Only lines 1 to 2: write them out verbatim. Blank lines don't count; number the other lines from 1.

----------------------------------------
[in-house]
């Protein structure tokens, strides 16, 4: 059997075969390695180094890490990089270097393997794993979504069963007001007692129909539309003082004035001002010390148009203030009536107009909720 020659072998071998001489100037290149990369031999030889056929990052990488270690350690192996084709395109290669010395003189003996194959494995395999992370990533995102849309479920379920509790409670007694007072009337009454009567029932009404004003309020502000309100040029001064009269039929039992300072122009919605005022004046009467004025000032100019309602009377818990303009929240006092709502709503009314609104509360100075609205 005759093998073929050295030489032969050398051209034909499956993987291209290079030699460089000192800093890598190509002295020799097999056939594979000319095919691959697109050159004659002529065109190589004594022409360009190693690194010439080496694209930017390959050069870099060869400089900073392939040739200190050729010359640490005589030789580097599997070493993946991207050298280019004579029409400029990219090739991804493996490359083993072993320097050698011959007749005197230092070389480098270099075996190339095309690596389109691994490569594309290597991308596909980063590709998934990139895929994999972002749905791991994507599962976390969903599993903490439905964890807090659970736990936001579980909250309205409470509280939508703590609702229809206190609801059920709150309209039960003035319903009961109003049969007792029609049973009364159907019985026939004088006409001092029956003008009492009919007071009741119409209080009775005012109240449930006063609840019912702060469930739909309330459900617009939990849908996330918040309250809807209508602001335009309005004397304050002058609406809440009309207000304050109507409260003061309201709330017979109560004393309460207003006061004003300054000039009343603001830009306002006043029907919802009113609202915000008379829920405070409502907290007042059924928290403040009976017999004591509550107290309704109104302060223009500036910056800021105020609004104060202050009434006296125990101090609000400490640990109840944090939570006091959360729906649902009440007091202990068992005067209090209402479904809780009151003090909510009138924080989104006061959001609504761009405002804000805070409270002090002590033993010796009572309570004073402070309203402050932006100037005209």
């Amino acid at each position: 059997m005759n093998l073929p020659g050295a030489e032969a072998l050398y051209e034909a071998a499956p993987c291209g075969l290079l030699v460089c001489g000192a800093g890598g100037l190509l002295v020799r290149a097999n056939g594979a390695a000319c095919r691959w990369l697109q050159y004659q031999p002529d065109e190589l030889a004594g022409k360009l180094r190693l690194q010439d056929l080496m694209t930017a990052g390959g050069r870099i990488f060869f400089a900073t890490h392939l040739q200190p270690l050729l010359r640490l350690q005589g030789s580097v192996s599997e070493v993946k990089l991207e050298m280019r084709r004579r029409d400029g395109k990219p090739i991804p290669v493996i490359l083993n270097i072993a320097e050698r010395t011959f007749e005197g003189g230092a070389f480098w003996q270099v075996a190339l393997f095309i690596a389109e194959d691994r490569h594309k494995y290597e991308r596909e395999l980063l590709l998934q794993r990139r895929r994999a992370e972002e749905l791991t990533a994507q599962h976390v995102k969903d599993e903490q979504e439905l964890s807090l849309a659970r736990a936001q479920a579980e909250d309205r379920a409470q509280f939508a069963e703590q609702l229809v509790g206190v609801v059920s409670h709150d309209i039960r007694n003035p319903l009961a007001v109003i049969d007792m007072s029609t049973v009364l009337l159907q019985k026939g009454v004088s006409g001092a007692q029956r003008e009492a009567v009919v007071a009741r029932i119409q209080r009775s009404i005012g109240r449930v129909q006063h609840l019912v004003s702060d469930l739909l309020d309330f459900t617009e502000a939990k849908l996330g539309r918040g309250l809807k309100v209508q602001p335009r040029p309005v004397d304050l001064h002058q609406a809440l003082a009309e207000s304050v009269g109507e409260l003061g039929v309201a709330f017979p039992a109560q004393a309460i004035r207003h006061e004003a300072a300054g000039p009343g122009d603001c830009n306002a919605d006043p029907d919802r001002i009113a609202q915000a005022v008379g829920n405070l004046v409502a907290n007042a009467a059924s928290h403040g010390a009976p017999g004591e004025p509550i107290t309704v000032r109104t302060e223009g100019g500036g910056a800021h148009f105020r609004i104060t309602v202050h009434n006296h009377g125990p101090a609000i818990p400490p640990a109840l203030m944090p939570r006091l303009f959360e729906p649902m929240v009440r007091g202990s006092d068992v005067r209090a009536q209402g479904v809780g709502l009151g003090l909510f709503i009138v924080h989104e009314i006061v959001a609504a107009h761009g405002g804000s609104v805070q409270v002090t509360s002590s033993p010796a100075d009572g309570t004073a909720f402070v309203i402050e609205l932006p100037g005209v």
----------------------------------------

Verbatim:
[in-house]
């Protein structure tokens, strides 16, 4: 059997075969390695180094890490990089270097393997794993979504069963007001007692129909539309003082004035001002010390148009203030009536107009909720 020659072998071998001489100037290149990369031999030889056929990052990488270690350690192996084709395109290669010395003189003996194959494995395999992370990533995102849309479920379920509790409670007694007072009337009454009567029932009404004003309020502000309100040029001064009269039929039992300072122009919605005022004046009467004025000032100019309602009377818990303009929240006092709502709503009314609104509360100075609205 005759093998073929050295030489032969050398051209034909499956993987291209290079030699460089000192800093890598190509002295020799097999056939594979000319095919691959697109050159004659002529065109190589004594022409360009190693690194010439080496694209930017390959050069870099060869400089900073392939040739200190050729010359640490005589030789580097599997070493993946991207050298280019004579029409400029990219090739991804493996490359083993072993320097050698011959007749005197230092070389480098270099075996190339095309690596389109691994490569594309290597991308596909980063590709998934990139895929994999972002749905791991994507599962976390969903599993903490439905964890807090659970736990936001579980909250309205409470509280939508703590609702229809206190609801059920709150309209039960003035319903009961109003049969007792029609049973009364159907019985026939004088006409001092029956003008009492009919007071009741119409209080009775005012109240449930006063609840019912702060469930739909309330459900617009939990849908996330918040309250809807209508602001335009309005004397304050002058609406809440009309207000304050109507409260003061309201709330017979109560004393309460207003006061004003300054000039009343603001830009306002006043029907919802009113609202915000008379829920405070409502907290007042059924928290403040009976017999004591509550107290309704109104302060223009500036910056800021105020609004104060202050009434006296125990101090609000400490640990109840944090939570006091959360729906649902009440007091202990068992005067209090209402479904809780009151003090909510009138924080989104006061959001609504761009405002804000805070409270002090002590033993010796009572309570004073402070309203402050932006100037005209």